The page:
Superannuation underpayments amnesty deadline is approaching
We’ve spoken a lot this year about business stimulus programs, JobKeeper, support for employers and ways of adapting your business for the future. But I’d like to talk about superannuation this week, and specifically an important deadline that is fast approaching for small business: the government amnesty on superannuation underpayments.
The government has clearly recognised that business owners have a lot on their plate and things can slip through the cracks, one of which could be neglected superannuation responsibilities, and they have opened up this amnesty for businesses to go over their books and make things right without any punishment from the tax office.
That means if you haven’t already, it is time to ensure that you are up to date with your super payments to your employees by September 7, 2020.
If you are found to be in breach of your super responsibilities after this date the punishment will be significant fines as well as an audit, which will clearly affect the productivity of your business at a time when every hour is vital for income.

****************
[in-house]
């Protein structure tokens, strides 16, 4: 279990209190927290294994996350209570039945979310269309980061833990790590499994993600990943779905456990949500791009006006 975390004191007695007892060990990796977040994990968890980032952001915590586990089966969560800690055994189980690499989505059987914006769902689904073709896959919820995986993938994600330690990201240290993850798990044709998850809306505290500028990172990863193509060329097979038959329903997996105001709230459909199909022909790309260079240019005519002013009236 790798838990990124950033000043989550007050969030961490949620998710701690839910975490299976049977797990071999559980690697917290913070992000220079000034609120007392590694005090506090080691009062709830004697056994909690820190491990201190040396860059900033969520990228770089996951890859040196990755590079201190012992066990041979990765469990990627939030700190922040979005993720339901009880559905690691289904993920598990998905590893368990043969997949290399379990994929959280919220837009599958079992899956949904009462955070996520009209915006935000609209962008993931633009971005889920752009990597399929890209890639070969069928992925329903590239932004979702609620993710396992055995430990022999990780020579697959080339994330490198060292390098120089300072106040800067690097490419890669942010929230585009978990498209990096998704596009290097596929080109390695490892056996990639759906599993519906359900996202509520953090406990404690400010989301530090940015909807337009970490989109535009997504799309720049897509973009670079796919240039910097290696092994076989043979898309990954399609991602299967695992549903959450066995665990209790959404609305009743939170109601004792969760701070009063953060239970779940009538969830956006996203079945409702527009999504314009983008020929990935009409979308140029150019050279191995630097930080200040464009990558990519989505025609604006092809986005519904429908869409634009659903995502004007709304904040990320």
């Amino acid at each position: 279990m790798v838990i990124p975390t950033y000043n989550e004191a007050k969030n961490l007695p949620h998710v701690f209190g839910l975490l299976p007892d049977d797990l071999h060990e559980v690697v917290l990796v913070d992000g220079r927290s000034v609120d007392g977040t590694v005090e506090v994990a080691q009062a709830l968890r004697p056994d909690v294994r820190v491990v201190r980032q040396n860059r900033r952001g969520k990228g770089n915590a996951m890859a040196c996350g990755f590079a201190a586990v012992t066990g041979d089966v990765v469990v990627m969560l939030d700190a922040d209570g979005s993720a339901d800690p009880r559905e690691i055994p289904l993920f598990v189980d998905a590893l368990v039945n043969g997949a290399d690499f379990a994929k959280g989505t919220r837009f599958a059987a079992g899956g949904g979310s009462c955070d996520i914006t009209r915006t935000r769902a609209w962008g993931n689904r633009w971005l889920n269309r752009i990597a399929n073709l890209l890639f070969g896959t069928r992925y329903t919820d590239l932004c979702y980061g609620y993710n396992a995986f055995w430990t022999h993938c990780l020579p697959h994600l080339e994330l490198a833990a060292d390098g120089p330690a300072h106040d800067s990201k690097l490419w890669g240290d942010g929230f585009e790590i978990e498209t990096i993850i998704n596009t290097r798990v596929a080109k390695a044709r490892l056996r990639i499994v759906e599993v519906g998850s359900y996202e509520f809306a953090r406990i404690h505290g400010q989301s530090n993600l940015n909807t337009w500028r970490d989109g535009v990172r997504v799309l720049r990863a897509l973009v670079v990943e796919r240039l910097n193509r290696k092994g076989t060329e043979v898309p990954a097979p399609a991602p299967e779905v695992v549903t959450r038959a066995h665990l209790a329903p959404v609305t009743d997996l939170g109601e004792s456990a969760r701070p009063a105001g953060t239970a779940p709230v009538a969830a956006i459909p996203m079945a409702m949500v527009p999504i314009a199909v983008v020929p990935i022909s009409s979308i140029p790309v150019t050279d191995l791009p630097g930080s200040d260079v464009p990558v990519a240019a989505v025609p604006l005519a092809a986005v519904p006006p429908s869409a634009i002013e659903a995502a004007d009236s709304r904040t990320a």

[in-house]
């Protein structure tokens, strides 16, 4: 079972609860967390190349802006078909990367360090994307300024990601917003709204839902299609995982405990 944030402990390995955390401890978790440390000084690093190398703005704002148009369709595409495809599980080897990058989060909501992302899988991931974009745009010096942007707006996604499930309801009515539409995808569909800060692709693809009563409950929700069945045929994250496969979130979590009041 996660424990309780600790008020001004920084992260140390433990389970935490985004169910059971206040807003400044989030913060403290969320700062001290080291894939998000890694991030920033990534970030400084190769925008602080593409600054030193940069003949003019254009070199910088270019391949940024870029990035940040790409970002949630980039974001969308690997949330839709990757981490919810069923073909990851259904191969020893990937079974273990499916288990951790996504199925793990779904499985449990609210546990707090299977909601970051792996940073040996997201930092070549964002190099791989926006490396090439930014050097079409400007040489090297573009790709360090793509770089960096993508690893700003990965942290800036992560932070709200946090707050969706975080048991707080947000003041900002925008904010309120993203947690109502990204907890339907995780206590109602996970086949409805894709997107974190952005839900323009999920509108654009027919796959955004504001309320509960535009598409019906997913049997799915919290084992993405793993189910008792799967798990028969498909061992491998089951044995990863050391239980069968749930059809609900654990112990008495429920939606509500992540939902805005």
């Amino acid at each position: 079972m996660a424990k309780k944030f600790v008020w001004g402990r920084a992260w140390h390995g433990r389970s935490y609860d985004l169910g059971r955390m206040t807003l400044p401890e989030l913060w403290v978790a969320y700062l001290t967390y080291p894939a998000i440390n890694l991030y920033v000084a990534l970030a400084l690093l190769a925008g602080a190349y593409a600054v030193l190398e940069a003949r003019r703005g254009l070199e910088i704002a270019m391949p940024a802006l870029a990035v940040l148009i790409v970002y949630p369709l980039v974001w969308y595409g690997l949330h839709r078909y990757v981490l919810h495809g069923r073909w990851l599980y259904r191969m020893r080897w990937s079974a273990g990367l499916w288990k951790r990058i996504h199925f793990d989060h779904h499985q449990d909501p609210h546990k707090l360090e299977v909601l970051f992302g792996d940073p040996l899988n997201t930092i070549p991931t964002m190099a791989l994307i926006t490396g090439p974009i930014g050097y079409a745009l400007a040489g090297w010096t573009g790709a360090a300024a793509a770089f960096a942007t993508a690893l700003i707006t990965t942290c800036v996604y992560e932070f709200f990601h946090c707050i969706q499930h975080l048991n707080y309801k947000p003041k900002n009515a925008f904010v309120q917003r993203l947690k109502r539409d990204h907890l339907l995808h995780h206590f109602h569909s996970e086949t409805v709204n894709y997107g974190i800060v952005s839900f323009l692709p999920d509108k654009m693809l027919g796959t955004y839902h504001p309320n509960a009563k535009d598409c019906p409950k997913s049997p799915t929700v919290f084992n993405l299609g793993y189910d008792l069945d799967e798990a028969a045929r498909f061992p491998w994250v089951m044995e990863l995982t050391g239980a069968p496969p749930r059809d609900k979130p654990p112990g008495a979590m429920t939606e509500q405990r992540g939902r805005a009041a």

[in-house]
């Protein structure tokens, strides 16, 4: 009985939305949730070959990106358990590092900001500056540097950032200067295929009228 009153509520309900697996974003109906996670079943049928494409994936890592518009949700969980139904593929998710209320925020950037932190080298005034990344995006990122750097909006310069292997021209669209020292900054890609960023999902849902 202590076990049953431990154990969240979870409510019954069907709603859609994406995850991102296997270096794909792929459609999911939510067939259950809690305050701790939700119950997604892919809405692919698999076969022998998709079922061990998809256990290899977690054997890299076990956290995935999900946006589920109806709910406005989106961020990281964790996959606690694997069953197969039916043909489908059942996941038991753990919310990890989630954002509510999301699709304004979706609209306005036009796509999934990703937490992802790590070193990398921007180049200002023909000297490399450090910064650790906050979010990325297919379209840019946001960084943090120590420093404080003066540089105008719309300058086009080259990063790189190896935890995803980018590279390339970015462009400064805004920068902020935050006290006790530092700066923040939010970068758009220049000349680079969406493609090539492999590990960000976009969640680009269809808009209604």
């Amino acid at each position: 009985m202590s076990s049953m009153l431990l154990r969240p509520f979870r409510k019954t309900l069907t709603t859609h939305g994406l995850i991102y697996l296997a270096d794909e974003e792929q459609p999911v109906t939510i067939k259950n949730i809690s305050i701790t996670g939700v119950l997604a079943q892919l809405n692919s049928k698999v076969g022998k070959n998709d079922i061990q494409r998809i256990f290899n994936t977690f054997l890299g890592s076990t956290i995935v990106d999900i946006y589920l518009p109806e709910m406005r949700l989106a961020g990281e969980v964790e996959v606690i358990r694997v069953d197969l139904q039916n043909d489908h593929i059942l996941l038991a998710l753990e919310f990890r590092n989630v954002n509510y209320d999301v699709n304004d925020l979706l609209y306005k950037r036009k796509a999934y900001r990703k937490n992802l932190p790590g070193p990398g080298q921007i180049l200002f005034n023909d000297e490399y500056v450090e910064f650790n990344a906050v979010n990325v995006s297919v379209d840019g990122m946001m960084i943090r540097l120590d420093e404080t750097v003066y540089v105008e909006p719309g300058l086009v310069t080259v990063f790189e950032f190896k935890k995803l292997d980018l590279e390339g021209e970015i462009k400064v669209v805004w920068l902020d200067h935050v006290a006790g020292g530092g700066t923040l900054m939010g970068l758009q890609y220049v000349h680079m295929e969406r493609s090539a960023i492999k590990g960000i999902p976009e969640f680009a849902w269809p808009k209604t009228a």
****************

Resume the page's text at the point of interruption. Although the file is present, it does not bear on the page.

Payments made before the deadline will be tax deductible, and there are opportunities for payment plans if you don’t have the full amount on hand.
But it is crucial that you inspect your books closely and make sure this amnesty does not pass you by, especially if you have been accessing JobKeeper as that will be looked on very unfavourably by the tax office.
We all know how hard this year has been for small business owners, and the last thing that any business needs right now is a loss of income from an unnecessary fine as well as time out of your business on an audit.
One last word on super and that is the planned increase in super contributions that will eventually see the rate of super paid to employees rise from 9.5 per cent to 12 per cent by 2025.
I believe that there needs to be some tweaks to the legislation to allow businesses smaller than 20 employees to make this negotiable with their employees, largely to reflect the current financial strain already on these businesses.
The business owners I have spoken to lately would much rather be putting money into the pay packets of their workers instead of their super funds, so I think there needs to be a bit of a cushion for small businesses in the current climate, instead of treating all businesses the same.